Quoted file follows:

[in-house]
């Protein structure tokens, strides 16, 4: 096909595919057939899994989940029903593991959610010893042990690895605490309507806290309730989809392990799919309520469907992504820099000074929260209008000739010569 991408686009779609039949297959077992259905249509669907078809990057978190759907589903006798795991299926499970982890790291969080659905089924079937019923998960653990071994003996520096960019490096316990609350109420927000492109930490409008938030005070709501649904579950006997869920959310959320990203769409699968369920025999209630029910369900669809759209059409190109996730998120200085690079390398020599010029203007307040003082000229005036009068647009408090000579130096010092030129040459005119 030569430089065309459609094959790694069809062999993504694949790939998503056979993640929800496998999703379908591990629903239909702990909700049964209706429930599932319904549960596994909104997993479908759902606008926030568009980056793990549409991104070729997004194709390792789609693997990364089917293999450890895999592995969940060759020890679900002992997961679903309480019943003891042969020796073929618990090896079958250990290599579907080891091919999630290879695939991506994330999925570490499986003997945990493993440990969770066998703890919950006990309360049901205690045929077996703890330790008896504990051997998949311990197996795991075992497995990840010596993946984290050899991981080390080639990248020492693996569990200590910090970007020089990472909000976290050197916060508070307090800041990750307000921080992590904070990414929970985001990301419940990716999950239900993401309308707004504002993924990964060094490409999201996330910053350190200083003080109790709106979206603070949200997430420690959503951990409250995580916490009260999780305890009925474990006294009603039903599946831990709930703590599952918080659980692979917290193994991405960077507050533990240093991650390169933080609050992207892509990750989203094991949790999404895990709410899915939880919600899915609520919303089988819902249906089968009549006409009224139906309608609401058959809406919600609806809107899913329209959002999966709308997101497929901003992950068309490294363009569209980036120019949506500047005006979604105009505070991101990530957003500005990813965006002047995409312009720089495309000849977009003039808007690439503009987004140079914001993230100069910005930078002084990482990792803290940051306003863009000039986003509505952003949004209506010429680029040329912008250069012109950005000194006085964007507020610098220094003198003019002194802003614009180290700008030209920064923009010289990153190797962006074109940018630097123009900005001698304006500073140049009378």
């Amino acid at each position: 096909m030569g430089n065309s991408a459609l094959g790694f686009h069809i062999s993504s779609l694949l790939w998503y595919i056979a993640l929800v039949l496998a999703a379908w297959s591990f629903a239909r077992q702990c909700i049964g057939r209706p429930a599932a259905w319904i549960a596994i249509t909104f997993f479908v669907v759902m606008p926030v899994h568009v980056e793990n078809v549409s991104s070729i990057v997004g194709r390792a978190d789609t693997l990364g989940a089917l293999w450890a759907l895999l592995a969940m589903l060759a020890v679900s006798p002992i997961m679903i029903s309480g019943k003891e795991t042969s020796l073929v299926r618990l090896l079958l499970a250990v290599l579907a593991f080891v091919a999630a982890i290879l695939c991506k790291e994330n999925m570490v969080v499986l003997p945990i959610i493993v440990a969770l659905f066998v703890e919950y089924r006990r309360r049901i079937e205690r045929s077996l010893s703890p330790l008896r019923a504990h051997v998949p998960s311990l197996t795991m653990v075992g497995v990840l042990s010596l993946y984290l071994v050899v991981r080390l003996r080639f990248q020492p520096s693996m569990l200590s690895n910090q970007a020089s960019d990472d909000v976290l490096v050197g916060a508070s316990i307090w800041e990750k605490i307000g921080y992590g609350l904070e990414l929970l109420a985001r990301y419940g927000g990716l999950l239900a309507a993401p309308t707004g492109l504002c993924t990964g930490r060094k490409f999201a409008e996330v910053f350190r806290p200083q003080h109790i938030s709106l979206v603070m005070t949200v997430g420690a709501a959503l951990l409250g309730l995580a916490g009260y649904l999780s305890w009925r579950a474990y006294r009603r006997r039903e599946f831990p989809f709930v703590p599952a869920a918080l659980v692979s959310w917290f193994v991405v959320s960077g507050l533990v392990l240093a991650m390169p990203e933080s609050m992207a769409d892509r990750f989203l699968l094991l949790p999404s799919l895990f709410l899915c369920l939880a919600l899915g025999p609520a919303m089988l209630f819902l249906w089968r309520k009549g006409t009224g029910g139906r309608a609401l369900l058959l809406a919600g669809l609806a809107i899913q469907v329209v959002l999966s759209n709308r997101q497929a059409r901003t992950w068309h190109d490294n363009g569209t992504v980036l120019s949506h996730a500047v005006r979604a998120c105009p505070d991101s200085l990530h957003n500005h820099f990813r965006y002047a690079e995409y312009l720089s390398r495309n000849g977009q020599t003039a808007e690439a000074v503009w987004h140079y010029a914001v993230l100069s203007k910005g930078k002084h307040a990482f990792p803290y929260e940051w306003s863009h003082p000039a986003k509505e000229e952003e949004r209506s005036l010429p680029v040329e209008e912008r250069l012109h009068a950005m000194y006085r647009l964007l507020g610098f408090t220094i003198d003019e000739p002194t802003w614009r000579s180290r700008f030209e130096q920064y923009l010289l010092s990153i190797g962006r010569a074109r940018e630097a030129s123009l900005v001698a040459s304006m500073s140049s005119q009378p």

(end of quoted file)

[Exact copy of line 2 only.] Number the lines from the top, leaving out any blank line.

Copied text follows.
């Protein structure tokens, strides 16, 4: 096909595919057939899994989940029903593991959610010893042990690895605490309507806290309730989809392990799919309520469907992504820099000074929260209008000739010569 991408686009779609039949297959077992259905249509669907078809990057978190759907589903006798795991299926499970982890790291969080659905089924079937019923998960653990071994003996520096960019490096316990609350109420927000492109930490409008938030005070709501649904579950006997869920959310959320990203769409699968369920025999209630029910369900669809759209059409190109996730998120200085690079390398020599010029203007307040003082000229005036009068647009408090000579130096010092030129040459005119 030569430089065309459609094959790694069809062999993504694949790939998503056979993640929800496998999703379908591990629903239909702990909700049964209706429930599932319904549960596994909104997993479908759902606008926030568009980056793990549409991104070729997004194709390792789609693997990364089917293999450890895999592995969940060759020890679900002992997961679903309480019943003891042969020796073929618990090896079958250990290599579907080891091919999630290879695939991506994330999925570490499986003997945990493993440990969770066998703890919950006990309360049901205690045929077996703890330790008896504990051997998949311990197996795991075992497995990840010596993946984290050899991981080390080639990248020492693996569990200590910090970007020089990472909000976290050197916060508070307090800041990750307000921080992590904070990414929970985001990301419940990716999950239900993401309308707004504002993924990964060094490409999201996330910053350190200083003080109790709106979206603070949200997430420690959503951990409250995580916490009260999780305890009925474990006294009603039903599946831990709930703590599952918080659980692979917290193994991405960077507050533990240093991650390169933080609050992207892509990750989203094991949790999404895990709410899915939880919600899915609520919303089988819902249906089968009549006409009224139906309608609401058959809406919600609806809107899913329209959002999966709308997101497929901003992950068309490294363009569209980036120019949506500047005006979604105009505070991101990530957003500005990813965006002047995409312009720089495309000849977009003039808007690439503009987004140079914001993230100069910005930078002084990482990792803290940051306003863009000039986003509505952003949004209506010429680029040329912008250069012109950005000194006085964007507020610098220094003198003019002194802003614009180290700008030209920064923009010289990153190797962006074109940018630097123009900005001698304006500073140049009378």